Here in the Pacific Northwest we are having our own Keystone pipeline like fight. The Montana coal companies what to export coal from the Pacific coast.Coal fight looms, Keystone-like, over U.S. Northwest
Call it the Keystone of coal: a regulatory and public relations battle between environmentalists and U.S. coal miners akin to the one that has defined the Canada-to-Texas oil pipeline.
Having long ago lost their bid to prevent the extraction of fossil fuels, environmental groups aim to close transport routes that bring those carbon fuels to market, pulling local and state politicians into the fight alongside regulators.
Mining interests won a battle last week when the Army Corps of Engineers called for a quick study of plans to open the first coal port on the west coast at Oregon's Port of Morrow on the Columbia River, a review that will weigh impacts of hauling coal, not burning it.
Instead of blocking an import, however, this fight is over whether to allow a growing surplus of coal to be exported to Asia, a decision that would throw miners a lifeline by effectively offshoring carbon emissions and potentially give China access to cheaper coal.What this would mean for the region is hundreds of uncovered coal hoppers moving through the scenic Columbia River Gorge everyday. They would in turn be loaded onto ships and ship it to China. There is also concern that it will clog the already inadequate rail lines interfering with other commerce.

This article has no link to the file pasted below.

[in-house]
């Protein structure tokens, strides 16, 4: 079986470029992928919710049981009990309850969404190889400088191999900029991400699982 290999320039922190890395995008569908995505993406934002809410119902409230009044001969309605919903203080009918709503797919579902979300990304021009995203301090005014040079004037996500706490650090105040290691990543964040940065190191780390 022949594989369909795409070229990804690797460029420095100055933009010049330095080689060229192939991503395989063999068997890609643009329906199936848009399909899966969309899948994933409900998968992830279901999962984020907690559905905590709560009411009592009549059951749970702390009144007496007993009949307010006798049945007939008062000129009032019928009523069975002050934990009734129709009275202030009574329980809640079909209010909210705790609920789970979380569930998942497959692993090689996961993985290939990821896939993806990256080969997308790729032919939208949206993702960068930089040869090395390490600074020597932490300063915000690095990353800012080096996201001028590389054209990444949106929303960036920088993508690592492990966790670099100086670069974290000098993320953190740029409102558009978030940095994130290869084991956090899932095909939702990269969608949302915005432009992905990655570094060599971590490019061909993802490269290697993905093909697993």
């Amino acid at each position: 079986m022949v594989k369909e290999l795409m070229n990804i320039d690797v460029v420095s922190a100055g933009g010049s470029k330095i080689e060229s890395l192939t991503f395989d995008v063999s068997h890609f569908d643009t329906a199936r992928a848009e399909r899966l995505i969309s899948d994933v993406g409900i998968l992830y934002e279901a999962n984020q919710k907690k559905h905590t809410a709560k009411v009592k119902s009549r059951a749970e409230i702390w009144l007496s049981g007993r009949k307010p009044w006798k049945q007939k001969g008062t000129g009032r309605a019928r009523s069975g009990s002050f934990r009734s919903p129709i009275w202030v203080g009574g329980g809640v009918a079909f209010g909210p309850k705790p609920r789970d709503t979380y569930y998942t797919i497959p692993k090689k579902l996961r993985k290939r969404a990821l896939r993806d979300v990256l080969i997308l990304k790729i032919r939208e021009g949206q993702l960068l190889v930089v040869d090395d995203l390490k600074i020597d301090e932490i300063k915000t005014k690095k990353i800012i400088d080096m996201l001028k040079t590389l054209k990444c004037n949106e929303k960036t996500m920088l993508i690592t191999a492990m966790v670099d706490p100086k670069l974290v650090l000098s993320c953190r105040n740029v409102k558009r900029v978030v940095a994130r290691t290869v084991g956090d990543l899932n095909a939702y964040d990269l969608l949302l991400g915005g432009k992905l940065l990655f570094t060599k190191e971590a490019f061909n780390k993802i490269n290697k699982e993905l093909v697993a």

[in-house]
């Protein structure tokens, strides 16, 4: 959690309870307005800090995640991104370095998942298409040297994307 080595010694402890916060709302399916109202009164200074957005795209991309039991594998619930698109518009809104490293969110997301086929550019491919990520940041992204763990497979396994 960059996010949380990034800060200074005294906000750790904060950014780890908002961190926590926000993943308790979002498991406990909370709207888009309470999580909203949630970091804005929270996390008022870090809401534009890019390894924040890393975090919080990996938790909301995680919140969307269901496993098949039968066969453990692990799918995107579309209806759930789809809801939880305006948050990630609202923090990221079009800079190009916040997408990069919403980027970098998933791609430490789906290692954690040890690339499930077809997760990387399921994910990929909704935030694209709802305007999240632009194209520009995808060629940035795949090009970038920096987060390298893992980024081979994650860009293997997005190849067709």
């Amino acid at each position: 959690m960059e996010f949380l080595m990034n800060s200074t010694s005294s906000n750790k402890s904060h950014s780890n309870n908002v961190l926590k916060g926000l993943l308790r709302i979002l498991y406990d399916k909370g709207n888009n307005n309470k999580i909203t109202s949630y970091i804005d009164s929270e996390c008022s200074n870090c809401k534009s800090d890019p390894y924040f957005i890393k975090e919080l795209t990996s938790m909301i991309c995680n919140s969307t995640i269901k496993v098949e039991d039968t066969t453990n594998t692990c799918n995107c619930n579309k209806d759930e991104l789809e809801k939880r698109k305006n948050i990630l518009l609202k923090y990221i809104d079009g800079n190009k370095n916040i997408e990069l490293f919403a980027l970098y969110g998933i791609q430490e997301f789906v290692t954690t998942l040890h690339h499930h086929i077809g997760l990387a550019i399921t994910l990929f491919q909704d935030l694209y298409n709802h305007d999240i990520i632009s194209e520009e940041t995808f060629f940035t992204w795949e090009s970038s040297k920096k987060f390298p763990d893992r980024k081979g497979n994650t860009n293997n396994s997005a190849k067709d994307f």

Mining interests won a battle last week when the Army Corps of Engineers called for a quick study of plans to open the first coal port on the west coast at Oregon's Port of Morrow on the Columbia River, a review that will weigh impacts of hauling coal, not burning it.But we will get some of that coal back. The Pacific Northwest already has mercury from coal Chinese power plants in it's lakes and rivers.
Coal port skeptics say the ruling is ripe for challenge in the courts and they foresee a drawn-out fight over the review.
"I'm afraid that by choosing to perform a less stringent analysis today, the Corps will ultimately create a longer delay," Oregon Senator Ron Wyden said in a statement. Wyden, who is due to lead the Energy and Natural Resources Committee if Democrats hold the Senate, has said he supports a full review of the project and is reserving judgment until it is completed.
'War on coal'? Why Obama might not be industry's worst enemy
Rise of cheap natural gas appears to be bigger threat than environmental regulation